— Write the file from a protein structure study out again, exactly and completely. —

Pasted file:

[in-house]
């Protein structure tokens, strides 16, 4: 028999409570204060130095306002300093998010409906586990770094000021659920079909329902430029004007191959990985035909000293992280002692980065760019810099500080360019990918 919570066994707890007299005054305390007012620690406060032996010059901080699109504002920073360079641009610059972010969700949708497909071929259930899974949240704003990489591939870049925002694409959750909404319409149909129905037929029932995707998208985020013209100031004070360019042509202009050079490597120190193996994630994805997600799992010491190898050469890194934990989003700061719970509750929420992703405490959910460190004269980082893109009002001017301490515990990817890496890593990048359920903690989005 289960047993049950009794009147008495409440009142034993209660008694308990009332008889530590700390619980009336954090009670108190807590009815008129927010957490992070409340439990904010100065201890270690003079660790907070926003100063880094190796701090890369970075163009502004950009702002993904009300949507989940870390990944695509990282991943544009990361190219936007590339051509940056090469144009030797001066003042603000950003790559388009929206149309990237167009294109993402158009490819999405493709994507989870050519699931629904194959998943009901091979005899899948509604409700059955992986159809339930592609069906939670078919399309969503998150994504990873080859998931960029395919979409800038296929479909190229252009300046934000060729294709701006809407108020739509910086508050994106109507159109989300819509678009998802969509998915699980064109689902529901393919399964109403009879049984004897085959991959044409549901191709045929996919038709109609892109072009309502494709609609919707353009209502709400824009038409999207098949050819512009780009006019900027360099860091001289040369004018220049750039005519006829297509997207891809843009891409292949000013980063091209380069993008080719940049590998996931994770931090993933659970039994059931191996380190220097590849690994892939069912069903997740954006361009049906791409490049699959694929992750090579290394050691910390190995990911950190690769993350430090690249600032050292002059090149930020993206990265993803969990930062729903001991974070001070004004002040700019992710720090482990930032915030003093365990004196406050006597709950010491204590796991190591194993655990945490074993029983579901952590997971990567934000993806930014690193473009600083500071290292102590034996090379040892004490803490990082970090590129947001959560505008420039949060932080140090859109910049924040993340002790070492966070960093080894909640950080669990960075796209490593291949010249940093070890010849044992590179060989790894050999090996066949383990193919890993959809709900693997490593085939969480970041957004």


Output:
[in-house]
């Protein structure tokens, strides 16, 4: 028999409570204060130095306002300093998010409906586990770094000021659920079909329902430029004007191959990985035909000293992280002692980065760019810099500080360019990918 919570066994707890007299005054305390007012620690406060032996010059901080699109504002920073360079641009610059972010969700949708497909071929259930899974949240704003990489591939870049925002694409959750909404319409149909129905037929029932995707998208985020013209100031004070360019042509202009050079490597120190193996994630994805997600799992010491190898050469890194934990989003700061719970509750929420992703405490959910460190004269980082893109009002001017301490515990990817890496890593990048359920903690989005 289960047993049950009794009147008495409440009142034993209660008694308990009332008889530590700390619980009336954090009670108190807590009815008129927010957490992070409340439990904010100065201890270690003079660790907070926003100063880094190796701090890369970075163009502004950009702002993904009300949507989940870390990944695509990282991943544009990361190219936007590339051509940056090469144009030797001066003042603000950003790559388009929206149309990237167009294109993402158009490819999405493709994507989870050519699931629904194959998943009901091979005899899948509604409700059955992986159809339930592609069906939670078919399309969503998150994504990873080859998931960029395919979409800038296929479909190229252009300046934000060729294709701006809407108020739509910086508050994106109507159109989300819509678009998802969509998915699980064109689902529901393919399964109403009879049984004897085959991959044409549901191709045929996919038709109609892109072009309502494709609609919707353009209502709400824009038409999207098949050819512009780009006019900027360099860091001289040369004018220049750039005519006829297509997207891809843009891409292949000013980063091209380069993008080719940049590998996931994770931090993933659970039994059931191996380190220097590849690994892939069912069903997740954006361009049906791409490049699959694929992750090579290394050691910390190995990911950190690769993350430090690249600032050292002059090149930020993206990265993803969990930062729903001991974070001070004004002040700019992710720090482990930032915030003093365990004196406050006597709950010491204590796991190591194993655990945490074993029983579901952590997971990567934000993806930014690193473009600083500071290292102590034996090379040892004490803490990082970090590129947001959560505008420039949060932080140090859109910049924040993340002790070492966070960093080894909640950080669990960075796209490593291949010249940093070890010849044992590179060989790894050999090996066949383990193919890993959809709900693997490593085939969480970041957004």